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Fatal Glory

Narciso Lopez and the First Clandestine U.S. War against Cuba
Tom Chaffin


BUY Cloth · 282 pp. · 6 × 9 · ISBN 9780813916736 · $49.50 · Oct 1996

Until now, the story of Narciso Lopez's daring invasions of Cuba has remained one of the great lost sagas of American history. Wildly famous during the mid-nineteenth century as the leader of a filibuster, a clandestine army, Lopez led the first armed challenge to Spain's long domination over Cuba. While U.S. historians have tended to view Lopez as an agent of pre-Civil War southern expansionism, Tom Chaffin reveals a broader, more complicated picture. Although many southerners did assist Lopez, the web of intrigue that sustained his conspiracy also included New York City, steamship magnates, penny press editors, Cuban industrialists, and nothern Democratic urban bosses.

Drawn from archives in both the United States and Cuba and enlivened by first-person accounts and reports from federal "special agents" assigned to spy on Lopez, Fatal Glory holds appeal for both scholars and the general reader with an interest in Cuba, U.S. foreign policy, or the U.S. sectional crisis of the 1850s.

Reviews:


Fatal Glory is that rare book of history with the sweep and pleasure of a novel. This little-known story of one of our Cuban misadventures serves as a dark-hued mirror to the present. Mr. Chaffin has written a nuanced and penetrating saga.

Andrei Codrescu, NPR commentator, author of The Hole in the Flag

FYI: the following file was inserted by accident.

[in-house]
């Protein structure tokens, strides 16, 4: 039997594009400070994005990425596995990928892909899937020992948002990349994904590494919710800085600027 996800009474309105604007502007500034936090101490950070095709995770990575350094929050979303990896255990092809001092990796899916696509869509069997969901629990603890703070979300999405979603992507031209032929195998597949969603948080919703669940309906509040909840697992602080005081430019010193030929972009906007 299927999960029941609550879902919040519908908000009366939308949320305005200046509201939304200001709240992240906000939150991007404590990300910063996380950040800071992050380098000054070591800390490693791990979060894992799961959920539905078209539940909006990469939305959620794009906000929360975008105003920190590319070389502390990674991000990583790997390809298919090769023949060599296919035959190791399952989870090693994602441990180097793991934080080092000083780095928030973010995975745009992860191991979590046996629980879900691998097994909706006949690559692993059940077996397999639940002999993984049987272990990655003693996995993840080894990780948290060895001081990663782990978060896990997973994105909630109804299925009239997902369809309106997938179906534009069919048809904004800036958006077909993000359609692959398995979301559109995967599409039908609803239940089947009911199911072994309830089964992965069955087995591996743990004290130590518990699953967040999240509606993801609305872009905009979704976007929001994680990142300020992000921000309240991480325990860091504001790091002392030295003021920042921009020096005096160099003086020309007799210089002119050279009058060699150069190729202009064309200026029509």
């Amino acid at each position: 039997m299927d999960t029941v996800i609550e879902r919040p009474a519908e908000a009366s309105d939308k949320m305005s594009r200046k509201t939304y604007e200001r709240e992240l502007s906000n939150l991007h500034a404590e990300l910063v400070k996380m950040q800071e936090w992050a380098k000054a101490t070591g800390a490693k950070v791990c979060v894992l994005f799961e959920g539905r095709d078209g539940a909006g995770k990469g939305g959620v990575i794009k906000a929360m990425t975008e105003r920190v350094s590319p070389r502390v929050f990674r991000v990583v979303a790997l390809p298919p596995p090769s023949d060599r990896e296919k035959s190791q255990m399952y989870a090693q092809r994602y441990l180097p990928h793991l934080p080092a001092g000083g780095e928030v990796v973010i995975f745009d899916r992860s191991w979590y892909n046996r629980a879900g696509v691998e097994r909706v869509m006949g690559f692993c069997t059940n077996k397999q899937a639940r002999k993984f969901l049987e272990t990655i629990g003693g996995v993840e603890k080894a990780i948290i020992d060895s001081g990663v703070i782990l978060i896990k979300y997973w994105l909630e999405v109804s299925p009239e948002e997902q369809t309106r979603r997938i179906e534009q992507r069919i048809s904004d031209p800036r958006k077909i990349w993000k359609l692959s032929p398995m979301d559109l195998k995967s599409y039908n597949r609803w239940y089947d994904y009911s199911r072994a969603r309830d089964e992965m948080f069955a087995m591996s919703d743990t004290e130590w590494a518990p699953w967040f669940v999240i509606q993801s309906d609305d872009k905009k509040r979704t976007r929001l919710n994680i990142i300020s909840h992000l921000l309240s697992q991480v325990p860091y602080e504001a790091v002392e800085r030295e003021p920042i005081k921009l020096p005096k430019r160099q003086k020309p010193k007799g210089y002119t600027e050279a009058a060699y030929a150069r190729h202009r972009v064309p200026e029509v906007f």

Fatal Glory makes an important contribution too our understanding of filibustering and its relationship to American political culture in the middle of the nineteenth century.

James M. McPherson, Princeton University

Thomas Chaffin's nicely written, sensibly argued new book on Narciso López is by far the best account of an important, but underappreciated, episode on the road toward the American Civil War.

William W. Freehling, University of Kentucky

Fatal Glory tells an exciting story in an engaging style that is enhanced by the author's through grasp of the subject matter and the historical period. Chaffin successfully undermines the generally accepted notion that Narciso López was merely a pawn for southern planters interested in expanding slavery.

Gerald E. Poyo, St. Mary's University

Fatal Glory is an outstanding study of López'’s efforts to overthrow Spanish rule in Cuba between 1848 and 1851.... Tom Chaffin has done an exemplary job of integrating various related topics into his narrative. It is clearly a labor of love.... A model historical monograph.

Journal of American History

Had López’'s mid-nineteenth-century misadventures been better chronicled in more recent times they might have given pause or provided lessons to modern-day plotters in their efforts to oust the present Cuban government. Chaffin seeks to correct the historical oversight in this meticulously documented volume.

Miami Herald

About the Author: 

Tom Chaffin teaches U.S. history and is Director of the Emory Oral History Project at Emory University. His work has appeared in both scholarly and general publications, including Nation, Progressive, New York Times, and Audubon magazine.

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